Thousands of jobs in Glasgow’s pubs, bars, hotels and restaurants are at risk unless the UK Government acts now to extend its job retention scheme.

In the past few weeks the region has started to see a first wave of redundancies hitting workers in tourism and hospitality. Many thousands more jobs could disappear, along with up to a third of businesses, before the current October cliff-edge for the UK Government’s job retention scheme.

This would be a huge blow for Glasgow - and especially for an overwhelmingly young hospitality workforce already carrying the burden of low pay, insecure work and precarious housing.  

Now more than ever, hospitality workers need to know their jobs are secure, their workplace will be safe to return to and the industry will build back better with fairer pay and working conditions. 

Led by Patrick Harvie MSP, the Build Back Better for Hospitality campaign is calling for an extension to the job retention scheme for at-risk hospitality workers before any more jobs are lost.

 

Hospitality and COVID-19: the facts

  • The hospitality sector employs an estimated 31,000 people in Glasgow, or 7.5% of the total workforce. It is the fourth biggest employer in the region by sector (ONS, 2019)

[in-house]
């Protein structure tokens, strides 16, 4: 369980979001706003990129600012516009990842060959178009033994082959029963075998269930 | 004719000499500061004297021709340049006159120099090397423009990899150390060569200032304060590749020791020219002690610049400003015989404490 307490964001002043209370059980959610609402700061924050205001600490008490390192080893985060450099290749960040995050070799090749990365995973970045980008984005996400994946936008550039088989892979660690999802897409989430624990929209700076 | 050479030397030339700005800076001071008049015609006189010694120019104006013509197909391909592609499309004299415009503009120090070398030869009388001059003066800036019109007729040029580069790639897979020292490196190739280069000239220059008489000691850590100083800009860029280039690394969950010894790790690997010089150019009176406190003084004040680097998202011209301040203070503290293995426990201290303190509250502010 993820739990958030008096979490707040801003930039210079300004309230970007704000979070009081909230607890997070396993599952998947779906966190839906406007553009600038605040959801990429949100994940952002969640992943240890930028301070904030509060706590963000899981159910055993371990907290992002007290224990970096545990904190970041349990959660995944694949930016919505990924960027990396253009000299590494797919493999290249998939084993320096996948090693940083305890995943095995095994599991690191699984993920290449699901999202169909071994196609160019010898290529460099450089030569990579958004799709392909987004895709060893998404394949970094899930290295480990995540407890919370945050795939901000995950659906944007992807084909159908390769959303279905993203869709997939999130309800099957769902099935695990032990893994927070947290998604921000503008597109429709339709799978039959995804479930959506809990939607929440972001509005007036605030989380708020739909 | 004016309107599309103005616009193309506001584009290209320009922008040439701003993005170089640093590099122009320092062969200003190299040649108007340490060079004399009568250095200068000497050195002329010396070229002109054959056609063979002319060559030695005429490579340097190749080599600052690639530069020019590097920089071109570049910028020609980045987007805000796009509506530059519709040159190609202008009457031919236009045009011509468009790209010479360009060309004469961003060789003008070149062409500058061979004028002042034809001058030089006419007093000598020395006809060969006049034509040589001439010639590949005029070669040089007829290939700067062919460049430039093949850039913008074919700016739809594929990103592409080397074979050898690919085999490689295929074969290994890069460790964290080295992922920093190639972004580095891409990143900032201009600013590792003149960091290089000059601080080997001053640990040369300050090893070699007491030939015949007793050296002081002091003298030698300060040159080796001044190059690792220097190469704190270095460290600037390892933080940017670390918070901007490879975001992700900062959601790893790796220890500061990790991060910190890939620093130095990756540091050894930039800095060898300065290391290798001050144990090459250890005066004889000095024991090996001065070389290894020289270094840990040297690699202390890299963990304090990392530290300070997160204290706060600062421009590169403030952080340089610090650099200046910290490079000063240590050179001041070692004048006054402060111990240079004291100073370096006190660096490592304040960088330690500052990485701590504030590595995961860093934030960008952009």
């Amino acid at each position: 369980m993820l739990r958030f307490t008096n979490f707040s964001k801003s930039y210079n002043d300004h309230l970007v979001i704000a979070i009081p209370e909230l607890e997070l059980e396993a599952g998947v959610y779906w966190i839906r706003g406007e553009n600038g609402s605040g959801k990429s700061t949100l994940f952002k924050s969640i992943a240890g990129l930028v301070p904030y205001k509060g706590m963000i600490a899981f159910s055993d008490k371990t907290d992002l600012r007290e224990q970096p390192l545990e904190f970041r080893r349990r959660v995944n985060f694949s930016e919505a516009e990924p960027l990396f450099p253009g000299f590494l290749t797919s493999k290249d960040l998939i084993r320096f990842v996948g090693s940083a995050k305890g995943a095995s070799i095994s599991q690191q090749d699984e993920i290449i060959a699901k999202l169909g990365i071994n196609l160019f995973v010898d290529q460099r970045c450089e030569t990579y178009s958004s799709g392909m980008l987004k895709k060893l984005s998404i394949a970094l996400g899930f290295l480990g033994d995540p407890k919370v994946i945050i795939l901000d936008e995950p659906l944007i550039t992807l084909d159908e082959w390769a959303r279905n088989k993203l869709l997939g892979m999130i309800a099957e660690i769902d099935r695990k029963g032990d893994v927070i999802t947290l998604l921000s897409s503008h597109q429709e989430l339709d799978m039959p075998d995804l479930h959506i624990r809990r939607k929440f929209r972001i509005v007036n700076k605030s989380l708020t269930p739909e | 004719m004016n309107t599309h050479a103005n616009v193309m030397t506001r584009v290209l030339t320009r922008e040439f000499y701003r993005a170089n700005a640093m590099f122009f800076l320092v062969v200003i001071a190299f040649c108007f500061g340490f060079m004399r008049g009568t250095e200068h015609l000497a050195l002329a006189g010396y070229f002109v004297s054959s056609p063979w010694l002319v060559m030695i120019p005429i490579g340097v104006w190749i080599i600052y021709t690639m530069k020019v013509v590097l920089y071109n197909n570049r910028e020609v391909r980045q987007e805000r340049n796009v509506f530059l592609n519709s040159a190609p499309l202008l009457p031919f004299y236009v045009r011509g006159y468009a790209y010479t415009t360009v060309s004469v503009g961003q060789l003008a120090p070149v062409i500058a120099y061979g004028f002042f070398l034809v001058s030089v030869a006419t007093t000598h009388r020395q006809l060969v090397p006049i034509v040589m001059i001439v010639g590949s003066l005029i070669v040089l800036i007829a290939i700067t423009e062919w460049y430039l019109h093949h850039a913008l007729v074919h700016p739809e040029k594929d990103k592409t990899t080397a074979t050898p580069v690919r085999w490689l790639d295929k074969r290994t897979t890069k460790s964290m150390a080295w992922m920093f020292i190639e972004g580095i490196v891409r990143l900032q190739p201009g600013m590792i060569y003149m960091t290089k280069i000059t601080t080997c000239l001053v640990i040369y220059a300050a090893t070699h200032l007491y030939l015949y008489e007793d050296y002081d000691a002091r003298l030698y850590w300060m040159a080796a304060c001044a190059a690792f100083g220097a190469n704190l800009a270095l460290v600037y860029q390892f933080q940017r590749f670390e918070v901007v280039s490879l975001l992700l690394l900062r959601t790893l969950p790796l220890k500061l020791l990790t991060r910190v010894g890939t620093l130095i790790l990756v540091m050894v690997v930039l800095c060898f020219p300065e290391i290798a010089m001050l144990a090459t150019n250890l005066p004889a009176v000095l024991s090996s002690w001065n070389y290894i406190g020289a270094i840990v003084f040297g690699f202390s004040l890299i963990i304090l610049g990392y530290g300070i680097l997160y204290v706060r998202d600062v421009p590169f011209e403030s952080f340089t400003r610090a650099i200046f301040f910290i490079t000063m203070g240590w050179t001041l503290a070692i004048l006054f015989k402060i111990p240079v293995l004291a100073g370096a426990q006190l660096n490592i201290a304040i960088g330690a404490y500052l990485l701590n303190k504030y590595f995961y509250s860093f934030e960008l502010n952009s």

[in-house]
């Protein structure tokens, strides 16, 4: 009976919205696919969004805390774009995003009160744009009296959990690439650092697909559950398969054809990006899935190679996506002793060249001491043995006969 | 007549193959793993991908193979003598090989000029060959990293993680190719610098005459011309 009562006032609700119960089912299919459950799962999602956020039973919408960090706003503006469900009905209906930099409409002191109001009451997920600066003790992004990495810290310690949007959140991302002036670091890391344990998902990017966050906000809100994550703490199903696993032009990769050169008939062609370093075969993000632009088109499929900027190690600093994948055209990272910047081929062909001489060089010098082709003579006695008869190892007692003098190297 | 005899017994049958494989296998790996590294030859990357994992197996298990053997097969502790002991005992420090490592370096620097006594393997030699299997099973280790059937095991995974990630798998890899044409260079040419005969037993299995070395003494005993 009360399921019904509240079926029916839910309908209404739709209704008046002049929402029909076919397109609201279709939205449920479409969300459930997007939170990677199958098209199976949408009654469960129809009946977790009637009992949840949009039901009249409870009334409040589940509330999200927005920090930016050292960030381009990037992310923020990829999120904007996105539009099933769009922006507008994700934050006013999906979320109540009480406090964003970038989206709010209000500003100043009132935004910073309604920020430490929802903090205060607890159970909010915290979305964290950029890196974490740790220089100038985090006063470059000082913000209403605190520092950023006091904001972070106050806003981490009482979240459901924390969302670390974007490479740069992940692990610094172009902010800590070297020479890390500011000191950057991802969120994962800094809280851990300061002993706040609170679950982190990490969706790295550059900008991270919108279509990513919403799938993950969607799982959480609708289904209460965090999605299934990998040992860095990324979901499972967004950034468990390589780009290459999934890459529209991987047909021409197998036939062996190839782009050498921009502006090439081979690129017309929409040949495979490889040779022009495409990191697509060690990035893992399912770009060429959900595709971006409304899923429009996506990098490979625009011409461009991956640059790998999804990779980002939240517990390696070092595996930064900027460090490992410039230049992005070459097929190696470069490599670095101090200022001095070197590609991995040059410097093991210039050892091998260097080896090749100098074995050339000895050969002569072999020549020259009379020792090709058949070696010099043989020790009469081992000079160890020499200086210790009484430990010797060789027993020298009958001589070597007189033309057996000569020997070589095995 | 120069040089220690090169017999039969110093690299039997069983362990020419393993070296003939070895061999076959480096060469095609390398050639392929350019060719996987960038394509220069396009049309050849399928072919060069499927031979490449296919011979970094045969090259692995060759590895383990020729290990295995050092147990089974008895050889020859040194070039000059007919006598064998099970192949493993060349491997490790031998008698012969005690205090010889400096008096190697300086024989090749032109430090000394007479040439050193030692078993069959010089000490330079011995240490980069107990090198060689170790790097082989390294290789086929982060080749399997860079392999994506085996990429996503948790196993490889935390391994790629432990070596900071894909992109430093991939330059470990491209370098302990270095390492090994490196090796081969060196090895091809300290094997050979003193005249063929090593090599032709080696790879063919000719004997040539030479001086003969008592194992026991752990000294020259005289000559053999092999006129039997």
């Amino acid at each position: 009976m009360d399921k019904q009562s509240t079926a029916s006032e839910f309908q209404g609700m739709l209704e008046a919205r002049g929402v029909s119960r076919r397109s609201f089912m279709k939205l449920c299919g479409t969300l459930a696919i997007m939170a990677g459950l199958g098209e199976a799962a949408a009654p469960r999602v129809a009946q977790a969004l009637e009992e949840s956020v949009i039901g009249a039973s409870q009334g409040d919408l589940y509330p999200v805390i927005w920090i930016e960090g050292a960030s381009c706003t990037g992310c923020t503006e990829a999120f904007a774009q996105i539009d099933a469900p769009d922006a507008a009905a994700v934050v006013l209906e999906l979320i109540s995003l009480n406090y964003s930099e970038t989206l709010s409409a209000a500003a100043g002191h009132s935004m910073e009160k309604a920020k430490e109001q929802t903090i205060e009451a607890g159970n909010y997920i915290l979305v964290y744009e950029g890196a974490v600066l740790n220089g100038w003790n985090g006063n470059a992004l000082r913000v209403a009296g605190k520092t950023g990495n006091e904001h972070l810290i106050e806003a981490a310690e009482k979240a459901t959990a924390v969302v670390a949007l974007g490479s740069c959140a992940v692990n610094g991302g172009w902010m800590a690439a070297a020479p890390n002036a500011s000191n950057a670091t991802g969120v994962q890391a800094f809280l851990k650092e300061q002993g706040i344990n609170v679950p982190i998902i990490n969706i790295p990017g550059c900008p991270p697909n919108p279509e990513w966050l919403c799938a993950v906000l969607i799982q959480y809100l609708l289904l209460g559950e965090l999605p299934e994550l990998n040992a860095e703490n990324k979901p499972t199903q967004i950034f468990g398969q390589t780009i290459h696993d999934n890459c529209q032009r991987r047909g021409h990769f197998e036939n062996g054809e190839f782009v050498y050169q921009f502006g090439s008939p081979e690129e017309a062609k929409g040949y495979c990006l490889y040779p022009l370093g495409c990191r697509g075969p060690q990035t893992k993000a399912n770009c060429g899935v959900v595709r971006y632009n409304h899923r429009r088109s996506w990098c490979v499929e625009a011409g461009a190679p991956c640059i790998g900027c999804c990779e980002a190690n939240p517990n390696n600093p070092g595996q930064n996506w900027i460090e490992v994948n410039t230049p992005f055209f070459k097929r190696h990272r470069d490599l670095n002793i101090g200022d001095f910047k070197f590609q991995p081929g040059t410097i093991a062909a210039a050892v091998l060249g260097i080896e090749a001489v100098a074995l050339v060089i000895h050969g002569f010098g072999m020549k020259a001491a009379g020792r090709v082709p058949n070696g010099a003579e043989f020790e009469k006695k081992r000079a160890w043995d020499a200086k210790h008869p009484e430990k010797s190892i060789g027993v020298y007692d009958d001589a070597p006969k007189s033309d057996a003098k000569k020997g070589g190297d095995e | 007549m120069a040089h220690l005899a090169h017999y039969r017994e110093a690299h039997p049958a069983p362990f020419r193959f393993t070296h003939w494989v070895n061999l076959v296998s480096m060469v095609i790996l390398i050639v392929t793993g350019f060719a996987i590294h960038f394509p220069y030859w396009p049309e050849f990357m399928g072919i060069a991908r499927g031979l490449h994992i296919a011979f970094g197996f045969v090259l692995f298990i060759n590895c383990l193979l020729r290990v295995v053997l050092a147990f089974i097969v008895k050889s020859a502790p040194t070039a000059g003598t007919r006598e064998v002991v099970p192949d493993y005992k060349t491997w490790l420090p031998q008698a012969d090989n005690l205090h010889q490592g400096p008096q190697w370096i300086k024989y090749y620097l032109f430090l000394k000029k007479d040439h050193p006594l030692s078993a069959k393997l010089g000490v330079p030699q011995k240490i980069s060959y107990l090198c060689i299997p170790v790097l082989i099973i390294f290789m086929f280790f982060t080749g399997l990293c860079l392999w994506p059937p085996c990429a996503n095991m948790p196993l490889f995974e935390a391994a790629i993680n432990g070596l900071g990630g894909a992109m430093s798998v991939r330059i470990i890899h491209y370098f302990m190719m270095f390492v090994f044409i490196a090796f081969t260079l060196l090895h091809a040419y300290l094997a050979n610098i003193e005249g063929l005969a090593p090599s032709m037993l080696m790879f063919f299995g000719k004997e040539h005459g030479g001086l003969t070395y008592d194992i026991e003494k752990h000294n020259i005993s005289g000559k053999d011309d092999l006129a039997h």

• As one of the first sectors to close in lockdown, it is likely that bars, restaurants, cafes, nightclubs and hotels will be some of the last operations to resume business.
  • The UK Government job retention scheme is currently paying the wages of an estimated 90% of staff employed in the sector. It will start to require employer contributions in August and then end in October (Experience Glasgow, 2020).
  • Current public health restrictions will mean businesses have to operate with greatly reduced capacity.
  • Already many of the largest employers have announced redundancy plans including Kimpton Hotels (The Blythswood Square Hotel), Chardon (Holiday Inn and Holiday Inn Express), Marriott International and The Restaurant Group (Frankie and Benny’s, Chiquito, Wagamama).
  • Some cities like Liverpool have already moved to grant fund infrastructure which will help businesses adapt, for instance through outdoor seating areas.
  • Before COVID-19 the sector was one of the lowest paid, with more than half of all workers earning less than the real Living Wage (ONS, 2020)

 

I support Patrick Harvie MSP’s campaign to extend the job retention scheme and protect hospitality workers

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